* Rick Warren – The Battle for Your Mind

Richard Land on Calvinism in the SBC

The Economist has published an article on Calvinism and Southern Baptists.  From the title, Southern Baptists – The New Calvins: Tensions inside one of America’s most successful churches to the content, it is clear that the writer of this article is not a very savvy theology writer.

Putting that aside, the article does quote Southern Baptists Wade Burleson and Richard Land.  I am hoping that the writer did not accurately portray Land’s sentiments.  If the article is accurate, then Land is guilty of two offenses.

1.  Land is directly quoted with a statement that is a classic example of building a straw man only to knock him over.

People try to argue that Southern Baptists have always been Calvinist and we’ve departed from the way in the past 80 years.  That is demonstrably false.

I know of nobody who has either argued or tried to argue that Southern Baptists have always been Calvinists.  Historian Tom Nettles was one of the first in our times to present the case that in Southern Baptist history, there was a strong Calvinist segment from the beginning.  That is vastly different from saying that Southern Baptists have always been Calvinist.

Did you see what Land did in his statement?  He presented an argument which does not exist, and then declared that the argument is false.

2.  Land is indirectly quoted with a statement that assassinates the character of Calvinist pastors.

He says Calvinist seminary graduates keep their beliefs below the radar when they’re out applying for work, only to uncover them once safe in a job.

Wow!  I hope this is not what Land intended to communicate.  I am pretty sure he did not use the terminology “applying for work.”  Baptists churches usually have what is called a pulpit committee that looks for and interviews candidates for the pastoral position in that church.  In the past, I interviewed with several of these committees.  Not once did anybody ever ask me about being a Calvinist.  I was never evasive in my answers to their questions nor did I try to keep any beliefs below the radar. I spelled out my core beliefs and my philosophies of ministry.  During those years, I experienced wonderful relationships with the churches I served. In fact, Richard Land preached for me in my absence in one of those churches.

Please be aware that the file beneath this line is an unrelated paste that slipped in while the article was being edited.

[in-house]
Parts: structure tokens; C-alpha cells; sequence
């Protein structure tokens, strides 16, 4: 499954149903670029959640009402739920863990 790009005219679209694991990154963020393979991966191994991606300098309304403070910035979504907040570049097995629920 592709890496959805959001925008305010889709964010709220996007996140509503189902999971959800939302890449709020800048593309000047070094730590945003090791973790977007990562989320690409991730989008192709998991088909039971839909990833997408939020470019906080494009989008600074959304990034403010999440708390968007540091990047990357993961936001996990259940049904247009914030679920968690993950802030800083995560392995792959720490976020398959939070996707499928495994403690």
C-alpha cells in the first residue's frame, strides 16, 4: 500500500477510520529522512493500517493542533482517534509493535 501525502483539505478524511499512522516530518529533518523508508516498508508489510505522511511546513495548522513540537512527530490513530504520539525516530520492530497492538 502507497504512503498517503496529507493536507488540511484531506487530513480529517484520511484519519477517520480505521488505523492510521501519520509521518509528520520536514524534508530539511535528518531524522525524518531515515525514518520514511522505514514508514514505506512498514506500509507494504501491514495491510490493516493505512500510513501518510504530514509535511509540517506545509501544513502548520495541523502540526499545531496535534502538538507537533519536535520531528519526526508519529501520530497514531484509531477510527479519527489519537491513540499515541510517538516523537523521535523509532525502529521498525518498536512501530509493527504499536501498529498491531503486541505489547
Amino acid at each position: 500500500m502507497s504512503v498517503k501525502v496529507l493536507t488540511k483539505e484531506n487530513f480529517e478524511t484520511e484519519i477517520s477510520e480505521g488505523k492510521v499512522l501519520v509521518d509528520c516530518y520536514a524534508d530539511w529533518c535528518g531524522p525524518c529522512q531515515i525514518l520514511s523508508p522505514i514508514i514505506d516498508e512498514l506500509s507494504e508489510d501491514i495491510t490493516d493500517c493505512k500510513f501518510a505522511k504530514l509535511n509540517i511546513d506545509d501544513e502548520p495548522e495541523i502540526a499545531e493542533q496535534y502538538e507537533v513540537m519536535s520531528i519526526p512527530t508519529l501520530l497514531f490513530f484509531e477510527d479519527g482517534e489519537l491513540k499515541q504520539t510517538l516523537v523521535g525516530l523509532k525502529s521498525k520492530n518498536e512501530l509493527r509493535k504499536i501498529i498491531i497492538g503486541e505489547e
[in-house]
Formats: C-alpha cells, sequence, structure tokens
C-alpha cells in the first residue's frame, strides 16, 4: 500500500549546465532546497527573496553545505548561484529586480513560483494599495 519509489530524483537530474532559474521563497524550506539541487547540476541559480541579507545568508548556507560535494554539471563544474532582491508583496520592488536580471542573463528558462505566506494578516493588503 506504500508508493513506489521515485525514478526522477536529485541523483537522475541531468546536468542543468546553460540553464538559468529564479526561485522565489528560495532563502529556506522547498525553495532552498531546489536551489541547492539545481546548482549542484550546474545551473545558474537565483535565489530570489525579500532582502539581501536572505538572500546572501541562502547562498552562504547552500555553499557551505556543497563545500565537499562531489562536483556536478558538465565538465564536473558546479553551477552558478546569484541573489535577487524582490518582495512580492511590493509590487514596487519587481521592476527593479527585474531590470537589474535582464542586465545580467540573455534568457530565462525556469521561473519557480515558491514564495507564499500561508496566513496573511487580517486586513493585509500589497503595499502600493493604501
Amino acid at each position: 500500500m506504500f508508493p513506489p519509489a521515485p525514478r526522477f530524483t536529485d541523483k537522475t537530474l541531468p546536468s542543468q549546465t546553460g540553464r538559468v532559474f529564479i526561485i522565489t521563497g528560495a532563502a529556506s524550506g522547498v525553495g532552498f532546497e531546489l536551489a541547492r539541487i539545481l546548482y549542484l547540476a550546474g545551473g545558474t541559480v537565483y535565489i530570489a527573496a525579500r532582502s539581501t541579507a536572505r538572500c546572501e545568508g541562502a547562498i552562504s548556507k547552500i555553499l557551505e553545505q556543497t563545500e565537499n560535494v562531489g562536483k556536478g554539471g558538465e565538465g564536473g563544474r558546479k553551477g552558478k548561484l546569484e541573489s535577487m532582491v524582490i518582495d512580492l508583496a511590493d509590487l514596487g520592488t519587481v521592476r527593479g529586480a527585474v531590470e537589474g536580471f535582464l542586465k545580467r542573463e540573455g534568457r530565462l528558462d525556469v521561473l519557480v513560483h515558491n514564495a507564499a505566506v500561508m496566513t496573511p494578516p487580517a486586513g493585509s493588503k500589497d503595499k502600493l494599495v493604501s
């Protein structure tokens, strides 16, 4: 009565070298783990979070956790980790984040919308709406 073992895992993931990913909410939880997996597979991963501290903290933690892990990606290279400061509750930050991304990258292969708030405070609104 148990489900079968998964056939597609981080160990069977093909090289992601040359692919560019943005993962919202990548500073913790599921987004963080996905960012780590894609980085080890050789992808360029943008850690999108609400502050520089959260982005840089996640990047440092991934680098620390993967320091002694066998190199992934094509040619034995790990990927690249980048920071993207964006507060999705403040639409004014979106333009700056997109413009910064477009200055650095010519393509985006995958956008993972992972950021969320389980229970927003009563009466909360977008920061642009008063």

Perhaps somebody has been guilty of what Land asserts, but it would certainly be the exception and not the rule.  I think he knows that.  If he does, then why is he the head of the Southern Baptist agency that deals with ethics?  If he does not know, then he should not be speaking about it.  Either way, Land needs to clarify his comments.

I’m Rich!

Over the past couple of days, I have found myself in a very reflective and thoughtful mood.  These are always good times because I get beyond the shell of daily activities into what is in my core.  After mulling things over, I have come to the conclusion that I am a rich man.  I am not speaking of what is in my bank account or in my wallet.  I am rich in greater ways than that.

I have a God who has called me his son.  He has loved me, pursued me, and has given me life that is eternal and abundant.  He has seen the wickedness of my heart, and given Jesus to die for that wickedness.  He has placed his Spirit within me.  As the old hymn says, “He walks with me and He talks with me.”  I have been richly blessed with the amazing grace of our holy God.

I have a wife who looks at me with such love.  I melt when she looks at me and her blue eyes brighten and her face lights up with a smile that originates deep within her.  How do I quantify this kind of love?  The only way I thing I know is that it makes me a wealthy man.

I have children who continue to make their dad proud.  When I hear their voices or feel their embraces, I know that I have a treasure that surpasses that of anybody on a Forbes’ list.

I have parents who have demonstrated their love for me for over half a century.  They nurtured me in the ways of the Lord.  The value of this is beyond measure.

I have had 3 pastors who have feed me a good diet of biblical truth with shepherds’ hearts.  I have friends who have challenged me, encouraged me and strengthened me.

I am thankful to God for these investments in my life.  I have been richly blessed.  I am rich.

Sermon of the Week: Timothy George – The Perspicuity of Scripture

I hope to add one sermon each week to the blog (SOTW).  This one is by Dr. Timothy George speaking in chapel at The Southern Baptist Theological Seminary on September 28, 2010. Dr. George has one of the sharpest theological and historical minds. This sermon is titled, “The Perspicuity of Scripture.” This subject relates to our opportunity to read and understand the Bible for ourselves.

George uses the text from Acts 8:30 in which Philip asks the Ethiopian eunuch if he understands what he is reading in Isaiah. He provides great historical data on the Reformers and their understanding of this doctrine.

Footnote: Desiring Chick-fil-A More on Sunday

As we all know, Chick-fil-A closes their restaurants on Sundays to honor the Lord.  In the article linked below, Jon Acuff takes a humorous look at what that does to us.  The money quote is:

Could you buy some Chikc-fil-A on a Saturday and then eat it on a Sunday? Would that work or would that be like when the Israelites tried to gather up double portions of manna?

* Desiring Chick-fil-A more on Sunday than any other day of the week. « Stuff Christians Like – Jon Acuff.